By HANNAH SAWYER
YORK, Pa. (AP) — To R. Todd Broadwater, a visit to his grandmother's house outside of Elicott City, Md., when he was a child was like a visit to the Wild West, he said.
There was no indoor plumbing, only outhouses, he said, and his grandmother told the best ghost stories.
Broadwater, who now lives in Hopewell Township, said local folklore and family tales captured his attention from an early age and set him on a career path that included special effects, tabletop game design, toy design and eventually, a job in the video game industry.
This summer, he merged his experience and his interest in the macabre in what he said was a "simple idea" for a horror card game he called Zero Hour.
Players choose five cards, each with a vintage photo of a child on it, from the deck. Each turn, children face dangers — some less threatening like abstract shapes or sounds, and others more menacing, like deadly creatures — and risk losing their sanity. At the end of the game, scores are tallied based on the number and a point value assigned to a player's living children.
Broadwater designed the game and the cards in about 24 hours, but he needed funding to get the project into production, he said. So he turned to Kickstarter, an online funding platform.
Started in 2009, Kickstarter is a for-profit company where creators post projects in categories ranging from fashion to food to technology. Then, creators set a funding goal and deadline. If people like a project, they pledge money through the website. Projects are all or nothing -- if one doesn't reach its funding goal, the creator does not receive any money.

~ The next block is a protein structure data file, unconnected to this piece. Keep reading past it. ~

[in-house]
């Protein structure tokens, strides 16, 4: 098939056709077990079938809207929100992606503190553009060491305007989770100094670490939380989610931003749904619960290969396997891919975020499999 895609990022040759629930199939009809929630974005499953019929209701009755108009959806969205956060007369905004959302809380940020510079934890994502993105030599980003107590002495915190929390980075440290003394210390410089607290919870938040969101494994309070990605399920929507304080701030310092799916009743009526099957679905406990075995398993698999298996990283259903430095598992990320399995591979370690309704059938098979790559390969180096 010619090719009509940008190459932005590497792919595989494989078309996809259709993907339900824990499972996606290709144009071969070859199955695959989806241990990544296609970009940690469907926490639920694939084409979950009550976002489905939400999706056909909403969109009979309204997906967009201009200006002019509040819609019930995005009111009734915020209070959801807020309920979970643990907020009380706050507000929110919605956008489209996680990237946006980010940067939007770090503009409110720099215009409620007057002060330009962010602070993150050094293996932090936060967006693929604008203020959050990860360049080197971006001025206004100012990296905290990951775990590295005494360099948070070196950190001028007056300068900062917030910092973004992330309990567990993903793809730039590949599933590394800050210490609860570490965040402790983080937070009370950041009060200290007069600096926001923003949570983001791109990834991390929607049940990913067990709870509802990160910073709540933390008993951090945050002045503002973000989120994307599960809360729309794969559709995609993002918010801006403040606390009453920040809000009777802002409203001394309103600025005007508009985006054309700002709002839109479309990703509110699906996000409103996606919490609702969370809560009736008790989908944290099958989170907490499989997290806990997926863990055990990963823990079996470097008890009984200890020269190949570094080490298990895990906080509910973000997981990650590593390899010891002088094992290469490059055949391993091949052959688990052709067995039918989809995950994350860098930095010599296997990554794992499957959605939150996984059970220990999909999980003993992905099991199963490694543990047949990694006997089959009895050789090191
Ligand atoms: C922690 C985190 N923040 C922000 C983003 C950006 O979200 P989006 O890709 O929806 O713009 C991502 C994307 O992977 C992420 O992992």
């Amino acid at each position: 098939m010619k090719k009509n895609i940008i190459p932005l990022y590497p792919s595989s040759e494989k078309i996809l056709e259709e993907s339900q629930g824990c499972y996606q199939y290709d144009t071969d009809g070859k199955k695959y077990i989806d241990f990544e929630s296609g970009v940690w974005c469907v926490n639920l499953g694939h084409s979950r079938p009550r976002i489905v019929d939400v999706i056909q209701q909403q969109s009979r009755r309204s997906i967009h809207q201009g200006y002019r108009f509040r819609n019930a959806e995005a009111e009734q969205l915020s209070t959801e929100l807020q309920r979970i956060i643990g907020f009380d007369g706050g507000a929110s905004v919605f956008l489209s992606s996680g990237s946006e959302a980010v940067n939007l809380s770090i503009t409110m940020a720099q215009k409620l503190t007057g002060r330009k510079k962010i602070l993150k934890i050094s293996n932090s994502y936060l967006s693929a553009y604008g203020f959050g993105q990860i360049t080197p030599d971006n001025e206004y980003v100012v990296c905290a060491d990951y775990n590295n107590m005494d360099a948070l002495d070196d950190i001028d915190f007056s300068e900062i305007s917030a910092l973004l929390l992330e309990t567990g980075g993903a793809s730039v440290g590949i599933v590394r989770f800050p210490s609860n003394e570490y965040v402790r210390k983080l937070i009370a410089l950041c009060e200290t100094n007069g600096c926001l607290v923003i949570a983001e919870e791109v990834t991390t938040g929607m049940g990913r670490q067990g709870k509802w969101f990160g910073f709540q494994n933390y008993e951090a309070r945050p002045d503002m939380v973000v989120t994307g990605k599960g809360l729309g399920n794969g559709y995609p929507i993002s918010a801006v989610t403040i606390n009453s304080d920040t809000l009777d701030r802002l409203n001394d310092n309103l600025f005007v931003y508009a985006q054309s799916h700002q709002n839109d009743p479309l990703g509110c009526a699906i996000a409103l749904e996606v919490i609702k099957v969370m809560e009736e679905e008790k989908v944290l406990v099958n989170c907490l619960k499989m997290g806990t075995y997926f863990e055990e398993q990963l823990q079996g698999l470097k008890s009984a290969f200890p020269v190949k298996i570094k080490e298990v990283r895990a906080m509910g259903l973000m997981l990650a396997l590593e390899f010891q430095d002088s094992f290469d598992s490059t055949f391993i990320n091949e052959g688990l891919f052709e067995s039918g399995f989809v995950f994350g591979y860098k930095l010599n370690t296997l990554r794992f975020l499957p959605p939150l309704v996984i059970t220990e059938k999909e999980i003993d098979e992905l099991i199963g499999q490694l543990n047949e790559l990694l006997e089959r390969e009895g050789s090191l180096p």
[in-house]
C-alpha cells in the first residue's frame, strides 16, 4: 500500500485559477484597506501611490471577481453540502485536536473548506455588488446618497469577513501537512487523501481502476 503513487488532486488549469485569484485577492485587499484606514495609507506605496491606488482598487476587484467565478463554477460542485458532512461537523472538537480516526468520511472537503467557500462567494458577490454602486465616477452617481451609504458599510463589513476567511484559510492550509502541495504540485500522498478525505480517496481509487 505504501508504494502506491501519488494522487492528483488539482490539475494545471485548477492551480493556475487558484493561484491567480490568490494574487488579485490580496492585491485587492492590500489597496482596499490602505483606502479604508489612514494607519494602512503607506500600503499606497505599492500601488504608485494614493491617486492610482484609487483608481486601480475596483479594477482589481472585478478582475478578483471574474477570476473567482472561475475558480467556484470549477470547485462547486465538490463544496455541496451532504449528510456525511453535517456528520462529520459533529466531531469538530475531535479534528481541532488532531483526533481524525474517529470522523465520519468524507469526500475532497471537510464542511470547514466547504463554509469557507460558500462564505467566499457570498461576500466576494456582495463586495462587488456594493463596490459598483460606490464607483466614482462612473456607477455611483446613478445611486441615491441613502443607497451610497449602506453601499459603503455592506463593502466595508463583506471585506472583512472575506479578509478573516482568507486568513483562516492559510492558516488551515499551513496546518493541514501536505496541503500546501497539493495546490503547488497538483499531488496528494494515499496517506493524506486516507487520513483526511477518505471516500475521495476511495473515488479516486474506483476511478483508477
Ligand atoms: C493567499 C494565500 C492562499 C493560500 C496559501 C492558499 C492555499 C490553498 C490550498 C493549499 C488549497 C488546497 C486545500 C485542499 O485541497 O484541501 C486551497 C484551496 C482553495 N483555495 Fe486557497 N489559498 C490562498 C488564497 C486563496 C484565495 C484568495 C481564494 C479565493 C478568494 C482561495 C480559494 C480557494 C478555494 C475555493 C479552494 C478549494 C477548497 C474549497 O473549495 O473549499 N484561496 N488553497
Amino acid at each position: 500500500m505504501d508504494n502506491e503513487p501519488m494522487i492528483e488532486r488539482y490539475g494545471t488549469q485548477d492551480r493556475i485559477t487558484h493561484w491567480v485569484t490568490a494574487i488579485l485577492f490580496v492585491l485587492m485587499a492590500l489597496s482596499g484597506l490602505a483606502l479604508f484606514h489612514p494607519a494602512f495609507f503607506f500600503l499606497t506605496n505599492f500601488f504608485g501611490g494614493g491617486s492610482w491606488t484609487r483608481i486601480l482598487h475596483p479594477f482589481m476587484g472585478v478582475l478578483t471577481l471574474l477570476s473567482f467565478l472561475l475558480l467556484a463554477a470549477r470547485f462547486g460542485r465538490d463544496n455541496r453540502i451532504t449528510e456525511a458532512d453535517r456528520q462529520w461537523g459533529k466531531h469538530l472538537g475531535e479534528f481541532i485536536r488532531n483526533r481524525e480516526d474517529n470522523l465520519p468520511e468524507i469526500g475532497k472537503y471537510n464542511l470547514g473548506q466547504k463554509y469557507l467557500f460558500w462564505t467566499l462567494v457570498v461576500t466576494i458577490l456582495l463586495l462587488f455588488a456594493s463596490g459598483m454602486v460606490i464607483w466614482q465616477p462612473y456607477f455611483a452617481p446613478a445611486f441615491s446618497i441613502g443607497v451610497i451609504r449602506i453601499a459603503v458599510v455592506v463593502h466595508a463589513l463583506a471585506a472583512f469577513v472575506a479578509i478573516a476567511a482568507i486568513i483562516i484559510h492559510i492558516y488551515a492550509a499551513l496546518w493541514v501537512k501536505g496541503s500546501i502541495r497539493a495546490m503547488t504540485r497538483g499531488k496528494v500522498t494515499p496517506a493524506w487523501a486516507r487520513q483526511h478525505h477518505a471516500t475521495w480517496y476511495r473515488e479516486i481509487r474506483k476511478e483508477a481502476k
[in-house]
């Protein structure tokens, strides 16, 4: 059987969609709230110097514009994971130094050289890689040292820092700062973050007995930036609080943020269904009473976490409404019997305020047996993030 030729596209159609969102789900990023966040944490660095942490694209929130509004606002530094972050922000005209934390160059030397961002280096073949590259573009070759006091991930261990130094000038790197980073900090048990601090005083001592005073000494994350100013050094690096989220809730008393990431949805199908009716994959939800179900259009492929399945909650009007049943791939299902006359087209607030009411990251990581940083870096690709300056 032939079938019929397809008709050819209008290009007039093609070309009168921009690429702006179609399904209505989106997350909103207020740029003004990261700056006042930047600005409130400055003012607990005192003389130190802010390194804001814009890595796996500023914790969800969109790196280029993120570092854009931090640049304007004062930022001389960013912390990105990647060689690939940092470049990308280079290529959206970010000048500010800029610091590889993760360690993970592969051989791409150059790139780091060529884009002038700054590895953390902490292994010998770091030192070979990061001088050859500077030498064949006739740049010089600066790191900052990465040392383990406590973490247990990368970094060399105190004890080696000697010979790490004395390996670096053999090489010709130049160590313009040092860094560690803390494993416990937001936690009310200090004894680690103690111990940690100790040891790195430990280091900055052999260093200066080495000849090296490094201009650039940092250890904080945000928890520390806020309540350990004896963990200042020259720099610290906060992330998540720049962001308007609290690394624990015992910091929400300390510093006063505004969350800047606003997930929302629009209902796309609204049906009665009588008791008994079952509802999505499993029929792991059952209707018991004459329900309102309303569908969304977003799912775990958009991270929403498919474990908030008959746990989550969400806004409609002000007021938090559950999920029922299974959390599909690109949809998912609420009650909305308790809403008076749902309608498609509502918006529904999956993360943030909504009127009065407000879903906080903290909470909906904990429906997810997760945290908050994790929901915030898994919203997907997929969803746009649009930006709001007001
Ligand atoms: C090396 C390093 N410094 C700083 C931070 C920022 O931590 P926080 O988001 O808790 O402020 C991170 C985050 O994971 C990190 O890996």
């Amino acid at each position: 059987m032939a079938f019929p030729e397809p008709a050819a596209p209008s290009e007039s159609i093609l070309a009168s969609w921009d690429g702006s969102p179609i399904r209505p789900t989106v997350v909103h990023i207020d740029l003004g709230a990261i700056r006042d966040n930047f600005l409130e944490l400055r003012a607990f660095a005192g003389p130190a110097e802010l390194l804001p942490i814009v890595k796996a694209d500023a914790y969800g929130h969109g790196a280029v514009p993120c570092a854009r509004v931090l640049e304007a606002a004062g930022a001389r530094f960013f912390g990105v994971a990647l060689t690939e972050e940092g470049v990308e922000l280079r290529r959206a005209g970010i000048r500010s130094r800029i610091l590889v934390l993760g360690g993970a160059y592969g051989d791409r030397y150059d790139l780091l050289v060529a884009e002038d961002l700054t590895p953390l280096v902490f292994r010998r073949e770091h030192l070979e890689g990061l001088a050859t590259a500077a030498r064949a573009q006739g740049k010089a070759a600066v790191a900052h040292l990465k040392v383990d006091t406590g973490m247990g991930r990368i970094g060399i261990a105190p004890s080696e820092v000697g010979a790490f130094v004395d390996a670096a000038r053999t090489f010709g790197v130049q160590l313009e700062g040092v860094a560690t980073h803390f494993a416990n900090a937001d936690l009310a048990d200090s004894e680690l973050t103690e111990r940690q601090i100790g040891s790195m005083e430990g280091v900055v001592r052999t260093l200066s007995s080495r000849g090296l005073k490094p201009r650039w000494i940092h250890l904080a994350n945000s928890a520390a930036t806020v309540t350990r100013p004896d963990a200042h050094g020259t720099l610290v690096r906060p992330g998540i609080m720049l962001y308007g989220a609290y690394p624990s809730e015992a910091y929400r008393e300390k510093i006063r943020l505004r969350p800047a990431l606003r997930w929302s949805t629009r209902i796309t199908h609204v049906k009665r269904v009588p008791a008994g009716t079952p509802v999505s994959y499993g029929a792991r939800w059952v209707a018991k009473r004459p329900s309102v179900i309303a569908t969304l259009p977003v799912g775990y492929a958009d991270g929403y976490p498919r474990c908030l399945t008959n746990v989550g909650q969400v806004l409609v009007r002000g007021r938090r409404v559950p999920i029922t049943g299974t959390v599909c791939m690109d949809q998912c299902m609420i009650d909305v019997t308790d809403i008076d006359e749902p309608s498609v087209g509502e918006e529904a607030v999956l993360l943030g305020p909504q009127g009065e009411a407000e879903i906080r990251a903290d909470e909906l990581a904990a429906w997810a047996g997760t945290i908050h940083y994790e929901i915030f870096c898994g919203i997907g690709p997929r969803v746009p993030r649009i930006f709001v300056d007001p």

More than $778 million has been pledged in the four years that Kickstarter has been operating, according to the company's website.
Most successfully funded projects raise less than $10,000, the company says, which is what Broadwater set as his 30-day funding goal. His project reached the $10,000 mark in 18 hours before he even had time to send emails to family and friends asking for support, he said.
"Once a project has some momentum, it gets attention that attracts more backers," David Gallagher, Kickstarter communications director said in an email.
Gallagher said backers in the game category, where Broadwater's project was featured, are particularly active and return to the site frequently to check for new projects.
Broadwater has launched projects before in the product design category, but they failed because he said he was marketing to the wrong audience.
"The stuff in the production category are actually useful things," he said. He turned instead to the game category because he wanted to reach "people interested in useless things."
Game backers have embraced his ideas. The Zero Hour project ended Aug. 23 with pledges from 1,006 backers totaling $69,828.
He's now in talks with a national distributor and has fielded calls from international companies.
Kickstarter, he said, has been a good way for him to "test out the waters."
After the success of Zero Hour, he's got other ideas in mind, he said. In a way, the project has been rewarding: "I like the fact that people have to sit down with each other (to play it)," he said.
Creating games is "not something I thought I would ever do," he said, "but I've found it very satisfying."